> Producer: producers are expected to be task oriented and work focused and to have high interest, motivation, energy, and personal drive. They are suppose to accept responsibility, complete assignments, and maintain high personal productivity. Accomplish stated goals.
- Control: Monitor and Coordinator Roles
> Monitor: know what is going on in the unit, to determine whether people are complying with the rules, and to see whether the unit it meeting its quotas. Knows all facts and details, and is good at analysis. Zeal for handling data and forms, reviewing and responding to routine information, conducting inspections and tours, and authoring review of reports and other documents. Care for details, control and analysis. Attention to measures, reports and data.
> Coordinator: maintain a structure and flow of system. Dependable and Reliable. Scheduling, organizing, coordinating staff efforts, handling crisis, and attending to technological, logistical and housekeeping issues.
- Collaborate: The Facilitator and Mentor Roles
> Facilitator: foster collective effort, build cohesion and teamwork, and manage interpersonal conflict. Process Oriented. Problem Solving, conflict resolution, interpersonal dispute.
> Mentor: development of people through caring, empathetic orientation. Helpful, considerate, sensitive, approachable, open and fair. Listens, supports legitimate requests, conveys appreciation, and gives compliment and credits. Skill building, training, individual development.
- Create: The Innovator and Broker Roles
> Innovator: facilitate adaptation and change. Pay attention to changing environments, identifies important trends, conceptualizes and projects needed change, and tolerates uncertainty and risk. Rely on introduction, ideas and intuitive insights. Creative, clever dreamers who see the future, envision innovations, package them in inviting ways, and convince others they are necessary and desirable. People with vision.
> Broker: maintaining external legitimacy and obtaining external resources. Meet people outside of unit to represent, negotiate, and to acquire resources.
The Eight Roles at Different Organization Levels and Identifying the Core Competencies
1. Mentor Role: a. Understanding Self and Others b. Communication Effectively c. Developing Employees
2. Facilitator Role: a. Building Teams b. Using Participative Decision Making c. Managing Conflits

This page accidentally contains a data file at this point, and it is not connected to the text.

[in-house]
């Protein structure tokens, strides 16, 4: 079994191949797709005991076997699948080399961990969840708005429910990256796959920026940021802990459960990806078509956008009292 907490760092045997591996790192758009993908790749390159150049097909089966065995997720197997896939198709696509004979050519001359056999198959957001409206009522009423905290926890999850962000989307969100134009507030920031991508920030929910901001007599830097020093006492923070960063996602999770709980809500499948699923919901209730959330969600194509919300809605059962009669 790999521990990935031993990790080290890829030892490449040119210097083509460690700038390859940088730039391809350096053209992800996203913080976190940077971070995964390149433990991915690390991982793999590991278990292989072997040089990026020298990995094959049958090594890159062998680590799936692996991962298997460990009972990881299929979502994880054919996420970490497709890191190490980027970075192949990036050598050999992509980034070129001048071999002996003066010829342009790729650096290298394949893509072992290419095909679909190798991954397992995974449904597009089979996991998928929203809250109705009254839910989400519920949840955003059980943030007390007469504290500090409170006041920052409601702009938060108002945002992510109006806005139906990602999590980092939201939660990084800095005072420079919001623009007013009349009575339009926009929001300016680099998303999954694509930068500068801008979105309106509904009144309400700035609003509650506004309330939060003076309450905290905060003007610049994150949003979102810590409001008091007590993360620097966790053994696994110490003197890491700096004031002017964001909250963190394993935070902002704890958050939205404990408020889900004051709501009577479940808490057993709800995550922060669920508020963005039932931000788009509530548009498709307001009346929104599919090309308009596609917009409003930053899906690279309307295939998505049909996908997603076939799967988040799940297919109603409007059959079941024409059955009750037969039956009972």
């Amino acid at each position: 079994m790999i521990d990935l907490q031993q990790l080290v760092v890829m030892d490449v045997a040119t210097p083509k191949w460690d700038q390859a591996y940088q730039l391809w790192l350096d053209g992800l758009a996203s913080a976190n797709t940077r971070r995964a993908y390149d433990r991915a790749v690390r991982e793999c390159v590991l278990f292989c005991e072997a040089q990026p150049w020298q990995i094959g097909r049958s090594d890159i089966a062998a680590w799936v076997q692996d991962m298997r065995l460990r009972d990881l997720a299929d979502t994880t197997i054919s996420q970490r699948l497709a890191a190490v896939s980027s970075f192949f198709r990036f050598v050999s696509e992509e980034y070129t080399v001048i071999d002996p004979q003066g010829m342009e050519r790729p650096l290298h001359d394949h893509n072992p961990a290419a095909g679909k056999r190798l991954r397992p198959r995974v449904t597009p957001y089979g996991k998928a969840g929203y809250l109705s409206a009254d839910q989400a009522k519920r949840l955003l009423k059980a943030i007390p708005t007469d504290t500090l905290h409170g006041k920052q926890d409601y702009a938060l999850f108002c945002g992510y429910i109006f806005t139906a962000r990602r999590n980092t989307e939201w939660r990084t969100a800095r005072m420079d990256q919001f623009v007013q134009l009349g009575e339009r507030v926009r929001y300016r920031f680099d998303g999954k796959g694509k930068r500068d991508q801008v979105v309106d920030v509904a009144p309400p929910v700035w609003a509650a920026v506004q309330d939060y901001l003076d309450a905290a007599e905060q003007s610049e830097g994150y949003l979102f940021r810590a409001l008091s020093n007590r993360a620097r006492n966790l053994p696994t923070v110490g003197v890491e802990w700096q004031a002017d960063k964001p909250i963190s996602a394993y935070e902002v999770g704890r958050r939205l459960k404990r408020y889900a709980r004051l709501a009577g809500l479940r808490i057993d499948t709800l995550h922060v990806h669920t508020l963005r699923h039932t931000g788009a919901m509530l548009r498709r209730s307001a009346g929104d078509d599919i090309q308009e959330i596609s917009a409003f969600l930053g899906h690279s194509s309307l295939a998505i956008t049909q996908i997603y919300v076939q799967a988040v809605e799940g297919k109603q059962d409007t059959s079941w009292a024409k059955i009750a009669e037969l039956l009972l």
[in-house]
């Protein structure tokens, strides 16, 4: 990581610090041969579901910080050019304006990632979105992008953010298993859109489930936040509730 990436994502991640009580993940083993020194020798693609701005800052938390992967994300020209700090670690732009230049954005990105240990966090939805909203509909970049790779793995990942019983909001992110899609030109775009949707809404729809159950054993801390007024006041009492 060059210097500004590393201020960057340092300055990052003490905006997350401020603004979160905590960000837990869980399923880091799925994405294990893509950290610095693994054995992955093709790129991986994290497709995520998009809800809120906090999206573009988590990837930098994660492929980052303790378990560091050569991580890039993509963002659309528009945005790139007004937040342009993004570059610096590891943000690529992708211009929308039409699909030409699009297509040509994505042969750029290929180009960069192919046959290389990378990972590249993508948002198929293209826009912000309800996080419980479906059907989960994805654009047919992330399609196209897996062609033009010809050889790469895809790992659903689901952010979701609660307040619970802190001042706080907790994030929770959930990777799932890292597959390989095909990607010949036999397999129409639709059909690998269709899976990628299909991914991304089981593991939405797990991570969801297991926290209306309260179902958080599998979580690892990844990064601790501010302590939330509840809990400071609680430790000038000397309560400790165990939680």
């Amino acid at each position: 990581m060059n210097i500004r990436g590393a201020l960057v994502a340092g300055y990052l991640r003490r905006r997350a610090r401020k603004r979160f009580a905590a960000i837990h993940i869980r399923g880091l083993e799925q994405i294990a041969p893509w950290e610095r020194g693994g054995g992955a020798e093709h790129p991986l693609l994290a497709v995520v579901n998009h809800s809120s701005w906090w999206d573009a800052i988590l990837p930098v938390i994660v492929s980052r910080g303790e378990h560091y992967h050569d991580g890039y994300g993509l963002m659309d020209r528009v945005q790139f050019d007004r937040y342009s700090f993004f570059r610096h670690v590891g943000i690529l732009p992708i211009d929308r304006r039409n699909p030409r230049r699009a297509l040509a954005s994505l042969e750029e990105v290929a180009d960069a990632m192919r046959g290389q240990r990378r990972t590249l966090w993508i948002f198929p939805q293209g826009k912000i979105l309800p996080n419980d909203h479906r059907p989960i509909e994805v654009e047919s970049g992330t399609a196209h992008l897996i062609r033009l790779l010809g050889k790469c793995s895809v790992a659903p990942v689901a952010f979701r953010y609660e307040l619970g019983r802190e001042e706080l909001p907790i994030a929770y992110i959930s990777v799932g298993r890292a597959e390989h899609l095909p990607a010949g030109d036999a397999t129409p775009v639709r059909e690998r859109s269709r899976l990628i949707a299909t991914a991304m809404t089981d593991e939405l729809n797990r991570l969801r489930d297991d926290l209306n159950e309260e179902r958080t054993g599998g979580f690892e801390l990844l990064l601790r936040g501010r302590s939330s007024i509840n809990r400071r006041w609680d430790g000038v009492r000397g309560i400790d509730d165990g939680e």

3. Monitor Role: a. Managing Information Overload b. Analyzing Core Processes c. Measuring Performance and Quality d. Measuring Performance and Quality
4. Coordinator Role: a. Managing Projects b. Designing Work c. Managing Across Functions
5. Director Role: a. Developing and communication a vision b. Setting Goals and Objectives c. Designing and Organizing
6. Producer Role: a. Working Productively b. Fostering a Productive Environment c. Managing Time and Stress
7. Innovator Role a. Living with Change b. Thinking Creatively d. Managing Change
8. Broker Role: a. Building and Maintaining Power Base b. Negotiating Agreement and Commitment c. Presenting Ideas
Organizing the Learning Process
Step 1: Assessment. Help you discover your present level of ability in and awareness of competency. Any number of tools, such as questionnaires, role-plays, or group discussions, might be used.
Step 2: Learning. Involves reading and presenting information about topics using traditional tools, such as lectures and printed material. Here we present information from relevant research and suggest guidelines for practice.
Step 3: Analysis. Explores appropriate and inappropriate behaviors by examining how other behave in given situation. We will use cases, role-plays, or other examples of behavior. Examples from popular movies, tv shows, or novels for analysis
Step 4: Practice. Allows you to apply the competency to a work like situation while in classroom. It is an opportunity for experimentation and feedback. Again, exercises, stimulations, and role-plays will be used.
Step 5: Application. Give you the opportunity to transfer process to real-life situations. Usually assignments are made to facilitate short and long term experimentations.
Part 1: Think of a topic/issue that you find very upsetting and frustrating. Do a little "ranting" on the issue. Write some very strong emotional statements about this issue or situation. 4-5 Sentences.
Part 2: Imagine going to public and convincing someone else to share some intensity you about this issue. Argument- Reasoning.
Support your claims and proposals in a systematic and concise way.
Thinking about Thinking
- Managers spend a lot of time both presenting evident to support their own ideas and evaluating ideas presented by others.
- Effective manager are effective thinkers
- Approach ideas with openness and healthy skepticism
Management and Sound Reasoning
-Effective managers are good at both framing their own arguments and reacting to argument of others
-Task of critical thinker is to make the best decision with the available information in a particular circumstance
Most Arguments have 3 Elements
1. Claim: conclusion of argument; answers the question- what is the point here?
2. Grounds: facts and evidence that support the claim. The claim can be no stronger than the ground that supports it; answers question- what leads you to say that?
3. Warrants: bridge between claim and grounds; answers question- how does claim connect to the grounds offered
Chapter 1: Becoming a Master Manager: A Competing Values Approach